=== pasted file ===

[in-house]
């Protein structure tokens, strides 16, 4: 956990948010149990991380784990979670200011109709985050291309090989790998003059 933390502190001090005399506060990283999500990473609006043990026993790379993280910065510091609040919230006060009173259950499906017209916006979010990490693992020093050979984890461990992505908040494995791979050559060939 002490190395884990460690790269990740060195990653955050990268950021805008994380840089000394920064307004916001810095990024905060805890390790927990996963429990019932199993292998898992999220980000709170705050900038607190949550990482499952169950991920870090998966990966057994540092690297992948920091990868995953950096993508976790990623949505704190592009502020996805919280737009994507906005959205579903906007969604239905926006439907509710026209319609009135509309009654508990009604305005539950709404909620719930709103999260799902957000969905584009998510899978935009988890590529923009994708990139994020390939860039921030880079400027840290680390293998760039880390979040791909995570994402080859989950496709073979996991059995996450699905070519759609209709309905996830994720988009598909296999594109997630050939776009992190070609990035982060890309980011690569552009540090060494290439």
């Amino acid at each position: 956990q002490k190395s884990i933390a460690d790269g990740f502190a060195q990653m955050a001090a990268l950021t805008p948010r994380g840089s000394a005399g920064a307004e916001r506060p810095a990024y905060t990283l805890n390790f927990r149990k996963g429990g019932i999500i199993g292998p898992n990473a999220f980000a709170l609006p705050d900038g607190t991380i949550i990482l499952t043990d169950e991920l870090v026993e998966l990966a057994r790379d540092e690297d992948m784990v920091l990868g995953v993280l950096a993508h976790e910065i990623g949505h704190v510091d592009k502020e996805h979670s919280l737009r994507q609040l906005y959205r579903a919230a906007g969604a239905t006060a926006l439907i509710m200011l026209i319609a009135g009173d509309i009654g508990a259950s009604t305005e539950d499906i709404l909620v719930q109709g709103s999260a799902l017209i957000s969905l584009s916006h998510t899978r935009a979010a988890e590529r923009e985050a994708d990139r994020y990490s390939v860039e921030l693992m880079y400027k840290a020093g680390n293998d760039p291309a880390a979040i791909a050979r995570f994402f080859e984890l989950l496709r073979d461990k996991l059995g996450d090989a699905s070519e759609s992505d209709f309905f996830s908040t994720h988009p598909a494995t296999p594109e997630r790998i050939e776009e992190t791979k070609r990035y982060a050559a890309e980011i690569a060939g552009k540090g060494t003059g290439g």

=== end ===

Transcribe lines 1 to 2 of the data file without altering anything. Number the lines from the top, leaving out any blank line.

[in-house]
């Protein structure tokens, strides 16, 4: 956990948010149990991380784990979670200011109709985050291309090989790998003059 933390502190001090005399506060990283999500990473609006043990026993790379993280910065510091609040919230006060009173259950499906017209916006979010990490693992020093050979984890461990992505908040494995791979050559060939 002490190395884990460690790269990740060195990653955050990268950021805008994380840089000394920064307004916001810095990024905060805890390790927990996963429990019932199993292998898992999220980000709170705050900038607190949550990482499952169950991920870090998966990966057994540092690297992948920091990868995953950096993508976790990623949505704190592009502020996805919280737009994507906005959205579903906007969604239905926006439907509710026209319609009135509309009654508990009604305005539950709404909620719930709103999260799902957000969905584009998510899978935009988890590529923009994708990139994020390939860039921030880079400027840290680390293998760039880390979040791909995570994402080859989950496709073979996991059995996450699905070519759609209709309905996830994720988009598909296999594109997630050939776009992190070609990035982060890309980011690569552009540090060494290439």